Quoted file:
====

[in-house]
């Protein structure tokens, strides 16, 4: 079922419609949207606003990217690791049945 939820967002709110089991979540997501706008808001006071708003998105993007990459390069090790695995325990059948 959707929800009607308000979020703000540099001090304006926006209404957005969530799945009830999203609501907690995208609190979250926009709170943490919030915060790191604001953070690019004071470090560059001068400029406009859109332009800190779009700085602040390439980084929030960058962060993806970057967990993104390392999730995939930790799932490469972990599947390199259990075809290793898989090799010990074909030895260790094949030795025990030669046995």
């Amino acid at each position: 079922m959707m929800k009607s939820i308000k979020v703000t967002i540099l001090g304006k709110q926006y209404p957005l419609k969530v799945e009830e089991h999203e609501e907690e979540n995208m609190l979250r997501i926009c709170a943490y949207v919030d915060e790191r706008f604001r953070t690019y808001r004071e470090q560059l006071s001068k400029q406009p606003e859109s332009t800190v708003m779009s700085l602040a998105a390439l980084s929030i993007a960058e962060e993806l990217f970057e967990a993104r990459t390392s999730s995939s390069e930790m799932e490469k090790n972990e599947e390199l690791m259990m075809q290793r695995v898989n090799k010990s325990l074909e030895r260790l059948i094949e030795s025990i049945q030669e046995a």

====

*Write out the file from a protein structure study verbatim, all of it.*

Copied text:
[in-house]
């Protein structure tokens, strides 16, 4: 079922419609949207606003990217690791049945 939820967002709110089991979540997501706008808001006071708003998105993007990459390069090790695995325990059948 959707929800009607308000979020703000540099001090304006926006209404957005969530799945009830999203609501907690995208609190979250926009709170943490919030915060790191604001953070690019004071470090560059001068400029406009859109332009800190779009700085602040390439980084929030960058962060993806970057967990993104390392999730995939930790799932490469972990599947390199259990075809290793898989090799010990074909030895260790094949030795025990030669046995």
């Amino acid at each position: 079922m959707m929800k009607s939820i308000k979020v703000t967002i540099l001090g304006k709110q926006y209404p957005l419609k969530v799945e009830e089991h999203e609501e907690e979540n995208m609190l979250r997501i926009c709170a943490y949207v919030d915060e790191r706008f604001r953070t690019y808001r004071e470090q560059l006071s001068k400029q406009p606003e859109s332009t800190v708003m779009s700085l602040a998105a390439l980084s929030i993007a960058e962060e993806l990217f970057e967990a993104r990459t390392s999730s995939s390069e930790m799932e490469k090790n972990e599947e390199l690791m259990m075809q290793r695995v898989n090799k010990s325990l074909e030895r260790l059948i094949e030795s025990i049945q030669e046995a």